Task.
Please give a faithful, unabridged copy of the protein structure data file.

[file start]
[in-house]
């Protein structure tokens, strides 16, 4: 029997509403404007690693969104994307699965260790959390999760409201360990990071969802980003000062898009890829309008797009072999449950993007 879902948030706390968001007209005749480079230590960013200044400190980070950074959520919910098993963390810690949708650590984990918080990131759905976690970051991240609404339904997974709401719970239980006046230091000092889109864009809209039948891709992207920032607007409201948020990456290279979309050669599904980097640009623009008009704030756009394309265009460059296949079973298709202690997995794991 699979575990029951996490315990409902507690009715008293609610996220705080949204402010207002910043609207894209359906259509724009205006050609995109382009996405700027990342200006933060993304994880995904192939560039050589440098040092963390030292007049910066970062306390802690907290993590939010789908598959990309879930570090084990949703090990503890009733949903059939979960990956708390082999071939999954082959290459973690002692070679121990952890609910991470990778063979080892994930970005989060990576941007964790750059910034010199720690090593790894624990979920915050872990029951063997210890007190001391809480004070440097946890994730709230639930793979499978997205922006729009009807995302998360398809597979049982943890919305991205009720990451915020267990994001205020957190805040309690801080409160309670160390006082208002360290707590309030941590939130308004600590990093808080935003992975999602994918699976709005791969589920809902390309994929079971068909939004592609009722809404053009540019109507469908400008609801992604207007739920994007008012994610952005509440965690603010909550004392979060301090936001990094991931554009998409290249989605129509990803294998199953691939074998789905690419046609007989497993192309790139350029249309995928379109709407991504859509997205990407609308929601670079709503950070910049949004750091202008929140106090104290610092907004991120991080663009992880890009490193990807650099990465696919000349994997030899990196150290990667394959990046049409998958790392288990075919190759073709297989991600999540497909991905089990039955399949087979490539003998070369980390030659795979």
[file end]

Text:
[in-house]
């Protein structure tokens, strides 16, 4: 029997509403404007690693969104994307699965260790959390999760409201360990990071969802980003000062898009890829309008797009072999449950993007 879902948030706390968001007209005749480079230590960013200044400190980070950074959520919910098993963390810690949708650590984990918080990131759905976690970051991240609404339904997974709401719970239980006046230091000092889109864009809209039948891709992207920032607007409201948020990456290279979309050669599904980097640009623009008009704030756009394309265009460059296949079973298709202690997995794991 699979575990029951996490315990409902507690009715008293609610996220705080949204402010207002910043609207894209359906259509724009205006050609995109382009996405700027990342200006933060993304994880995904192939560039050589440098040092963390030292007049910066970062306390802690907290993590939010789908598959990309879930570090084990949703090990503890009733949903059939979960990956708390082999071939999954082959290459973690002692070679121990952890609910991470990778063979080892994930970005989060990576941007964790750059910034010199720690090593790894624990979920915050872990029951063997210890007190001391809480004070440097946890994730709230639930793979499978997205922006729009009807995302998360398809597979049982943890919305991205009720990451915020267990994001205020957190805040309690801080409160309670160390006082208002360290707590309030941590939130308004600590990093808080935003992975999602994918699976709005791969589920809902390309994929079971068909939004592609009722809404053009540019109507469908400008609801992604207007739920994007008012994610952005509440965690603010909550004392979060301090936001990094991931554009998409290249989605129509990803294998199953691939074998789905690419046609007989497993192309790139350029249309995928379109709407991504859509997205990407609308929601670079709503950070910049949004750091202008929140106090104290610092907004991120991080663009992880890009490193990807650099990465696919000349994997030899990196150290990667394959990046049409998958790392288990075919190759073709297989991600999540497909991905089990039955399949087979490539003998070369980390030659795979």